Tyrant_105_0447It’s especially in bad taste to fast-forward to us seeing Jamal’s penis is working again. Are we supposed to be happy about this? Are we supposed to be cheering for him? This is the man who was raping women! I’m not excited he can finally get it on with his wife! Leila herself isn’t excited either. She’s still mad at him for throwing the Al-Fayeed dynasty away. Indeed, who would volunteer their power like that? To my knowledge, the world’s major kingdoms have either been forced out or forced to change to constitutional monarchies, either by an uprising of their people or by an invasion of another country. No king or queen (or “president”) has given up power voluntarily. Even democratic America had to put a law in place that a President can only stay in office for two consecutive terms—after Franklin Delano Roosevelt, who served four.

Since Leila won’t sleep with him, he goes to meet the Prime Minister of Norway; however, that’s just code for him going to meet, if not a prostitute, some strange blonde who is completely out of place in Abuddin. Who is she? Where does she come from?

Sleeping with Strange Blonde Lady isn’t the only eventful thing in Jamal’s day; he’s also going to be on 60 Minutes! Time for another strange montage of scenes involving the First Family discussing Jamal’s radical change towards democracy. The interviews are meant to highlight how Jamal has become a “beacon of hope” for the Middle East and the world. Supposedly, the world is fawning all over him now. But how can it? Even though Jamal recognizes how much stuff gets out due to portable phone cameras and the Internet, shouldn’t he realize that someone could have videotaped him before his change? If Abuddin is playing by the rest of society’s rules, then everyone should already know all there is to know about Jamal. His legacy of trauma should be all over the Internet, covered millions of times over by all major news outlets. The world wouldn’t be that quick to rally around him like that.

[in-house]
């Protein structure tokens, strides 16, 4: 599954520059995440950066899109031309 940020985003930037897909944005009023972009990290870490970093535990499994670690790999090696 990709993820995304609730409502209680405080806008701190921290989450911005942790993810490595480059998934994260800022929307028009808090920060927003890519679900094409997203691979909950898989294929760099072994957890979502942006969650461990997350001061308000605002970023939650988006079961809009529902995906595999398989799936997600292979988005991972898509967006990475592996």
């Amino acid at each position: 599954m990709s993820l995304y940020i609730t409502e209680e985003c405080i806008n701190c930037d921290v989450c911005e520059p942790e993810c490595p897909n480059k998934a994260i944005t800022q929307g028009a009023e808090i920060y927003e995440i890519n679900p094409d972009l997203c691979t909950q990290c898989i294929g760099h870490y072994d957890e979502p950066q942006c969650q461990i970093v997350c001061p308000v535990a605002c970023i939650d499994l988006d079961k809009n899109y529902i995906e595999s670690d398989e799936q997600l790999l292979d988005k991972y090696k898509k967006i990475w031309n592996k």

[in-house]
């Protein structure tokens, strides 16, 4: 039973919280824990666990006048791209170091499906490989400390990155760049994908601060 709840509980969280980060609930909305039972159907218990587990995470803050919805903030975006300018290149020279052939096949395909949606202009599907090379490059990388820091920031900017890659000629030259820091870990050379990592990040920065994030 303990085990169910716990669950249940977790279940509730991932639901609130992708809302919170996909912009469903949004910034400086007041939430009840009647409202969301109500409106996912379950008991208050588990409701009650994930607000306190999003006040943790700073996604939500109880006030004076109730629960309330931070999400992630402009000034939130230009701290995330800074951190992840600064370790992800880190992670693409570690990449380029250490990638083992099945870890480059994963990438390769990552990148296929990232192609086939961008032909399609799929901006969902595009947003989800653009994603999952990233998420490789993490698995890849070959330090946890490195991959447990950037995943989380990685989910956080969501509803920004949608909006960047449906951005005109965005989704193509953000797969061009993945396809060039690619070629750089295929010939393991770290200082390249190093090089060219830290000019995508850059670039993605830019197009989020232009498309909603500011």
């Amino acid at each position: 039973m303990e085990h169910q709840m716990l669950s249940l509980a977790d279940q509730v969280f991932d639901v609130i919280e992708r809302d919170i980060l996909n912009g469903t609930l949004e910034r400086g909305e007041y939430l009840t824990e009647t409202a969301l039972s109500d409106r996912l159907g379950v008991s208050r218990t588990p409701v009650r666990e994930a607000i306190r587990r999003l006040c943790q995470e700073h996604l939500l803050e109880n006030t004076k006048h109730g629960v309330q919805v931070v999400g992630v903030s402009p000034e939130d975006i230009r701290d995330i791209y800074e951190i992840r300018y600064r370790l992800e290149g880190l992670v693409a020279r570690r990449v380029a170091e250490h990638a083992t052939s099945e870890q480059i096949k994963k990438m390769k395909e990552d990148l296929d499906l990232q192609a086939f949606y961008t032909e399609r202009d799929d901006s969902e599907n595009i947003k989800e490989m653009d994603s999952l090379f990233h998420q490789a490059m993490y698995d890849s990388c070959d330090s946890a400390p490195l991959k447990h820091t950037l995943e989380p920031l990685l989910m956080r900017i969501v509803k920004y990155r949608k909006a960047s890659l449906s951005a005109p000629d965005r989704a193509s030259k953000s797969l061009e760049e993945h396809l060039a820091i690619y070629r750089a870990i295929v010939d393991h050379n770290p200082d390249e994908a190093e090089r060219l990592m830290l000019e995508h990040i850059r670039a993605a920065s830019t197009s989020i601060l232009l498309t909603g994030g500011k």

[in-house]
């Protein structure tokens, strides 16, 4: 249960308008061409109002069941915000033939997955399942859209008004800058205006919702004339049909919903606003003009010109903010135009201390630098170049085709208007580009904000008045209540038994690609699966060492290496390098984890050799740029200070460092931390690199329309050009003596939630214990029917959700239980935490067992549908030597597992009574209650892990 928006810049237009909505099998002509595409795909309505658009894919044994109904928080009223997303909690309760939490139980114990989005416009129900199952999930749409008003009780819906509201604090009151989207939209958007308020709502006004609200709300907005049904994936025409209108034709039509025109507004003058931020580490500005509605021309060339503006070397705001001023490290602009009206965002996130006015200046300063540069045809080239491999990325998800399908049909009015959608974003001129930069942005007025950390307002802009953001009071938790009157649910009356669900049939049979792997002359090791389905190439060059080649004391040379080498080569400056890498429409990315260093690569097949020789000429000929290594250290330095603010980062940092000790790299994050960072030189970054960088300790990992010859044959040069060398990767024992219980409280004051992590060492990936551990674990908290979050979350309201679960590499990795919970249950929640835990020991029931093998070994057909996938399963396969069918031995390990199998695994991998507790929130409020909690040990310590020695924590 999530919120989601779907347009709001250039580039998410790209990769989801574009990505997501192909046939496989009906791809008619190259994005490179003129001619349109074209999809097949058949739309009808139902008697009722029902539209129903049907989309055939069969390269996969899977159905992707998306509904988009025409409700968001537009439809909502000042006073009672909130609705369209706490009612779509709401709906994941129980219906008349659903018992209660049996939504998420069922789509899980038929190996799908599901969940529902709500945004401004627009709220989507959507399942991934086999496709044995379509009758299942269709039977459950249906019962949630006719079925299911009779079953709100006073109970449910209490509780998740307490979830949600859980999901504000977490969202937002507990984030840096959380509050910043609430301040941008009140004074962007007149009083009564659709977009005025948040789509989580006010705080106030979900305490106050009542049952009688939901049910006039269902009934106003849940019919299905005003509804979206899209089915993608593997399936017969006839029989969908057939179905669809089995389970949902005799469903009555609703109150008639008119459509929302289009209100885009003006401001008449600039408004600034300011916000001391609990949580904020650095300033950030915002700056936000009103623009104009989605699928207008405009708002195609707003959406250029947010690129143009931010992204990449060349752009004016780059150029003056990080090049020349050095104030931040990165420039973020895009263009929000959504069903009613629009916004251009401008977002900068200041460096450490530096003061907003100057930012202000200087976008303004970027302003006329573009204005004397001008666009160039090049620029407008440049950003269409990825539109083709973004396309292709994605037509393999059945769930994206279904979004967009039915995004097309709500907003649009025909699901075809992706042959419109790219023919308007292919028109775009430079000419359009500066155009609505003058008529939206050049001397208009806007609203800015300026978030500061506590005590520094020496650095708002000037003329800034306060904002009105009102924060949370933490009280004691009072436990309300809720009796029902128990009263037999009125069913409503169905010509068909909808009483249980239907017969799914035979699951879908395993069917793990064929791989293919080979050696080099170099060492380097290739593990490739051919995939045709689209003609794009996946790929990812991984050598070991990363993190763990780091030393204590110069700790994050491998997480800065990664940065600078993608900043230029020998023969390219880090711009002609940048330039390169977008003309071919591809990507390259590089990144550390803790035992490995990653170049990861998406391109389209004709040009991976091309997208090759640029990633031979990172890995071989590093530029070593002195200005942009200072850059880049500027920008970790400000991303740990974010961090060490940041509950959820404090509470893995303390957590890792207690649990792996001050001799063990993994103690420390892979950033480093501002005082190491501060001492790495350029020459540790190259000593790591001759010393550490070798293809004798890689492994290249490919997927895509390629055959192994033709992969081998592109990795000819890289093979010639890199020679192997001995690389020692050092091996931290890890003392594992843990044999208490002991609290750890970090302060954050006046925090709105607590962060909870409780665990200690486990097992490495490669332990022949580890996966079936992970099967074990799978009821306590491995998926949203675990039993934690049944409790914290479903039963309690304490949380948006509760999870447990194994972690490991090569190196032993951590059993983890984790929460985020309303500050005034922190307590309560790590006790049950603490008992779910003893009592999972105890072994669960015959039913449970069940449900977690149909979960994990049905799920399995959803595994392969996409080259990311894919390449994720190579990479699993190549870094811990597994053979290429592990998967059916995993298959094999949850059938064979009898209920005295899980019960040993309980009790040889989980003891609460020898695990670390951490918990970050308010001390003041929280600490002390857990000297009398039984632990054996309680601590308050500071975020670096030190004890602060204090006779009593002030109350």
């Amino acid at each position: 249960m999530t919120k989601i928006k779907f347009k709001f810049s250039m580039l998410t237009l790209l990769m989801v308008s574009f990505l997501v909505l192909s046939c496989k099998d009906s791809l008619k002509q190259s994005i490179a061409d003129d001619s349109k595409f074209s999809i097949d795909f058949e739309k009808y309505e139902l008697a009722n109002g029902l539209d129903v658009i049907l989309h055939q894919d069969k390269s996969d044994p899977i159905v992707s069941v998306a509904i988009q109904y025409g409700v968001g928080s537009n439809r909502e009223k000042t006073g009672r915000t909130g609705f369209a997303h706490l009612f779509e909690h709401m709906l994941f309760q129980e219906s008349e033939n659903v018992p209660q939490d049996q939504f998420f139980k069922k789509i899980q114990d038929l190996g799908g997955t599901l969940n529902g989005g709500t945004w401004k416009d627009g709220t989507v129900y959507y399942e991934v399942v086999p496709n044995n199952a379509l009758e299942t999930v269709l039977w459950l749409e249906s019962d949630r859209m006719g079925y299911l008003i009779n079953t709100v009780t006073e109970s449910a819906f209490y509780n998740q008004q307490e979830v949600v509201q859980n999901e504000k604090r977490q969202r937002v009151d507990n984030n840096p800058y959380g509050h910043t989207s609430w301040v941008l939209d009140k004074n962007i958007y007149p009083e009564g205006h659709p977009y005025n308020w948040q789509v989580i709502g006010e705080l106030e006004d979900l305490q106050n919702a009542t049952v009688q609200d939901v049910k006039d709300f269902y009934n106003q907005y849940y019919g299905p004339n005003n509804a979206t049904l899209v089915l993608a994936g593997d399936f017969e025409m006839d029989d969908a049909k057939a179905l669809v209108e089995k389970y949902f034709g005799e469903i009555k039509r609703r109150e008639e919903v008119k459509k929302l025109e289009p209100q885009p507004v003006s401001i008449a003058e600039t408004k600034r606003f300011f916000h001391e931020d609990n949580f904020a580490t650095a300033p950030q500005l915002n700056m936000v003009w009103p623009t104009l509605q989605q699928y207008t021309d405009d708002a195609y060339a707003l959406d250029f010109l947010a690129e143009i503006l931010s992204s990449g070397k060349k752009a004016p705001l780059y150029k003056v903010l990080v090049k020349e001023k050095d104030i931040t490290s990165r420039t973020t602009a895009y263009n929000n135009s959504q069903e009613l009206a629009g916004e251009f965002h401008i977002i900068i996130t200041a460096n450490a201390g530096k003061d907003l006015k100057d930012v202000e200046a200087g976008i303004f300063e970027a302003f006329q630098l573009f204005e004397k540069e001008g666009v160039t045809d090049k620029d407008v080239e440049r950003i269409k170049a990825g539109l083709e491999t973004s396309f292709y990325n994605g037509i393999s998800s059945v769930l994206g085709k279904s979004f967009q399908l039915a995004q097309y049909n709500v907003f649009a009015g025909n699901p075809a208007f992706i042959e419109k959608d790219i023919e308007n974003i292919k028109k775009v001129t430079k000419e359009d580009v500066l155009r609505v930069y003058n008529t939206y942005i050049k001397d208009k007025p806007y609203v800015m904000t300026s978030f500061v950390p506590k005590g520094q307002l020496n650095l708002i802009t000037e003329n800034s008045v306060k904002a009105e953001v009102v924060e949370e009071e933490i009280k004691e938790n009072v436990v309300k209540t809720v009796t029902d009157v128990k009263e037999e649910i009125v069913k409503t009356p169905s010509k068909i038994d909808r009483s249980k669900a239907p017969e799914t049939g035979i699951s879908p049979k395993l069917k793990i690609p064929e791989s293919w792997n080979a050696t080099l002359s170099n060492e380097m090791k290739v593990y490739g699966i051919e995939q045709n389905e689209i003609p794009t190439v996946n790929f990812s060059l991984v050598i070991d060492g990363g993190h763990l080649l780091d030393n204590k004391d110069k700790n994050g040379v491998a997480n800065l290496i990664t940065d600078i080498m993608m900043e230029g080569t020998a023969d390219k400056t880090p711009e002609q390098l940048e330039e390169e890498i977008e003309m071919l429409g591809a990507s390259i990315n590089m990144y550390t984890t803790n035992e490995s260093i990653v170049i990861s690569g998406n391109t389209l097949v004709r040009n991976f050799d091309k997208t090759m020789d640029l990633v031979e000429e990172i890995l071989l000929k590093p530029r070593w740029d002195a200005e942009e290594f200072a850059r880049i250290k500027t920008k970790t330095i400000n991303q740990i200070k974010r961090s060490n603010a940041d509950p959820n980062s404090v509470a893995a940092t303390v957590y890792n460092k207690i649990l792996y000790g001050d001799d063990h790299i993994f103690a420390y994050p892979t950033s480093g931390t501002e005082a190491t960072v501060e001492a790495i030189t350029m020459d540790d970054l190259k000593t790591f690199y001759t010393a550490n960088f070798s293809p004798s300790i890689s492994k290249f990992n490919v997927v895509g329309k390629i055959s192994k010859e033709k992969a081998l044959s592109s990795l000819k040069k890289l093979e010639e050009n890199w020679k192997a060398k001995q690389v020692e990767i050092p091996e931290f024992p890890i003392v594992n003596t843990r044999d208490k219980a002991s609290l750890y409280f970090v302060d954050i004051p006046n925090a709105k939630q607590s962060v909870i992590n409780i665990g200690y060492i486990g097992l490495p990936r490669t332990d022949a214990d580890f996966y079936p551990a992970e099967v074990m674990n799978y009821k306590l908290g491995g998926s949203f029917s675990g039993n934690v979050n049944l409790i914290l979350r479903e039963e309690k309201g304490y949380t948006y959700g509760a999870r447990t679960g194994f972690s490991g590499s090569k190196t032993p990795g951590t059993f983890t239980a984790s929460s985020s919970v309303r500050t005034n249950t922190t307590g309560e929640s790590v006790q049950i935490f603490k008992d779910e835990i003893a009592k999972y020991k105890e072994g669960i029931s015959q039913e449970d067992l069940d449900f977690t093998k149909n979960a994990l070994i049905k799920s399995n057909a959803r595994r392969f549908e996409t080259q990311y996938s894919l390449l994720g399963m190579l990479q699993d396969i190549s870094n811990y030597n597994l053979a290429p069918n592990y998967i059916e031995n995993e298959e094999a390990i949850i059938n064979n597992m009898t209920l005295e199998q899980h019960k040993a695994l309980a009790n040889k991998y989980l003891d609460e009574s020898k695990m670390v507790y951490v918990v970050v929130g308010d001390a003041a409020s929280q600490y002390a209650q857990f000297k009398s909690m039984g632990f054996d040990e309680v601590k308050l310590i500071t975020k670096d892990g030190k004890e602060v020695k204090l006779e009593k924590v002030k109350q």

Anyways, the interview reveals how the sheik really feels about Jamal. He sees Jamal as a lion, but Bassam, according to the sheik, is the lion tamer. Jamal doesn’t like it, and neither does Bassam, who goes to the sheik to “invite” him to the signing of the constitutional amendment allowing for elections. What he’s really doing is questioning him as to why he said the lion bit in the interview. The sheik wants to drive a wedge between the two. It’s to his advantage, as he says. It’s easier to win against a puppet when his master’s not around. But the sheik also wants to prove a point; Bassam is truly his father’s son, he says. Bassam’s father was a great statesman, the sheik says, and he was believable as a man who wanted change until the day of the gassing. The sheik was led to believe they were on the same page, but someone (perhaps Bassam’s father) wanted a reason to fight the sheik’s people. So that someone gassed them. The sheik had never laid a hand on anyone. Bassam is capable of this himself—we saw him kill that guy as a kid. He knows how to act like a congenial guy, but underneath his facade, he’s ruthless.

The big day arrives. Jamal is already in a weird mental state; he’s using his sidekick as his therapist, saying how he’s not really loved by anyone except his mother. Even Bassam doesn’t love him with the brother’s love he hopes for. “I see him look at me with pity,” he says. “I think he thinks that is love. But I know it’s just pity.” This is the deepest we’ve  seen Jamal get since he was a kid in the pilot.

Tyrant_105_0348It’s when he’s in the bathroom, listening to the sheik wheeze and cough his way through praising Bassam’s political mastery, that he finally realizes he’ll never be able to win on his own. That he’s his brother’s puppet. That he’s unlovable as the man he is, but Bassam is a man who is both lovable and intelligent enough to hide his true nature. Jamal internalizes this information and acts out in a very Jamal way: He knocks the sheik out on the rim of the toilet as the sheik is having one of his coughing spells.

So now that that’s done … now what? Where does the show go from here? This ruins everything Bassam worked toward. It ruins the whole 60 Minutes interview! I can’t say I’m excited to see what happens next, but I’m a pinch intrigued. But mostly skeptical.

What did you think of this episode? Did you actually like the montages? Discuss!

Tyrant airs Tuesdays at 10/9C on FX.